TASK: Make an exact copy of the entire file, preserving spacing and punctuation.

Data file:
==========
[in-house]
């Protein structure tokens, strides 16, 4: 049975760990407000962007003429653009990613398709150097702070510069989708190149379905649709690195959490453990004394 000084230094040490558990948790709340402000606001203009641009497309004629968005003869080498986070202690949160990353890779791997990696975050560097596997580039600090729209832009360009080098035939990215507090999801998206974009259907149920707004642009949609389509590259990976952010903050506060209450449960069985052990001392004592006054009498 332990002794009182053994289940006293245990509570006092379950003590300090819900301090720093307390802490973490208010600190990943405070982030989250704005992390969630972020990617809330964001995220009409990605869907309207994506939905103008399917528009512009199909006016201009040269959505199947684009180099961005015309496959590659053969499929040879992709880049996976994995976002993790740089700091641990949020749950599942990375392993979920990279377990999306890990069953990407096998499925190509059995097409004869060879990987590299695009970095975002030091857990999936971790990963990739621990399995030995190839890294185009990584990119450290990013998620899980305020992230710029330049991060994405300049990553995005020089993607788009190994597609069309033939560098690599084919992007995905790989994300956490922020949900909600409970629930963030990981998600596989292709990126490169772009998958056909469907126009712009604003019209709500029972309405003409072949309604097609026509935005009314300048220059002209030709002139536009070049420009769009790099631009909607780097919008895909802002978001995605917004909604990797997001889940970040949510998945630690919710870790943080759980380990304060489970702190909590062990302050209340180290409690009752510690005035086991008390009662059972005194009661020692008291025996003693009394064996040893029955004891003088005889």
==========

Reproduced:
[in-house]
């Protein structure tokens, strides 16, 4: 049975760990407000962007003429653009990613398709150097702070510069989708190149379905649709690195959490453990004394 000084230094040490558990948790709340402000606001203009641009497309004629968005003869080498986070202690949160990353890779791997990696975050560097596997580039600090729209832009360009080098035939990215507090999801998206974009259907149920707004642009949609389509590259990976952010903050506060209450449960069985052990001392004592006054009498 332990002794009182053994289940006293245990509570006092379950003590300090819900301090720093307390802490973490208010600190990943405070982030989250704005992390969630972020990617809330964001995220009409990605869907309207994506939905103008399917528009512009199909006016201009040269959505199947684009180099961005015309496959590659053969499929040879992709880049996976994995976002993790740089700091641990949020749950599942990375392993979920990279377990999306890990069953990407096998499925190509059995097409004869060879990987590299695009970095975002030091857990999936971790990963990739621990399995030995190839890294185009990584990119450290990013998620899980305020992230710029330049991060994405300049990553995005020089993607788009190994597609069309033939560098690599084919992007995905790989994300956490922020949900909600409970629930963030990981998600596989292709990126490169772009998958056909469907126009712009604003019209709500029972309405003409072949309604097609026509935005009314300048220059002209030709002139536009070049420009769009790099631009909607780097919008895909802002978001995605917004909604990797997001889940970040949510998945630690919710870790943080759980380990304060489970702190909590062990302050209340180290409690009752510690005035086991008390009662059972005194009661020692008291025996003693009394064996040893029955004891003088005889």